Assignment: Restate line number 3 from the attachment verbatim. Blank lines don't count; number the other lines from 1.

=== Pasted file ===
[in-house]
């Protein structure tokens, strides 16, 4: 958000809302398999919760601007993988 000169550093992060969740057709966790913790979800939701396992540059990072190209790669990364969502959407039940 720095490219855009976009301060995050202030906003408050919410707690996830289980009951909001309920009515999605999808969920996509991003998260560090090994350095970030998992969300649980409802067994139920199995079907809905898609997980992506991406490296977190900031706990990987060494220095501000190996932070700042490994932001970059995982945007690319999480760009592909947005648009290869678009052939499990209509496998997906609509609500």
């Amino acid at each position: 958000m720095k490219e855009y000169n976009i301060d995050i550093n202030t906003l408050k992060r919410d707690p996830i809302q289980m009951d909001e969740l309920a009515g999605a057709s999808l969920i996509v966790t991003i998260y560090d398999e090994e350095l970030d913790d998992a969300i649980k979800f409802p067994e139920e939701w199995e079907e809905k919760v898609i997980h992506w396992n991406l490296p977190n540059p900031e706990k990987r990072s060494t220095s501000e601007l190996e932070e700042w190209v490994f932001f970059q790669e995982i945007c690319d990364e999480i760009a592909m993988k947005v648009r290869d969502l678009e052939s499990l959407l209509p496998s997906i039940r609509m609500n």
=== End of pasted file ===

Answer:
């Amino acid at each position: 958000m720095k490219e855009y000169n976009i301060d995050i550093n202030t906003l408050k992060r919410d707690p996830i809302q289980m009951d909001e969740l309920a009515g999605a057709s999808l969920i996509v966790t991003i998260y560090d398999e090994e350095l970030d913790d998992a969300i649980k979800f409802p067994e139920e939701w199995e079907e809905k919760v898609i997980h992506w396992n991406l490296p977190n540059p900031e706990k990987r990072s060494t220095s501000e601007l190996e932070e700042w190209v490994f932001f970059q790669e995982i945007c690319d990364e999480i760009a592909m993988k947005v648009r290869d969502l678009e052939s499990l959407l209509p496998s997906i039940r609509m609500n």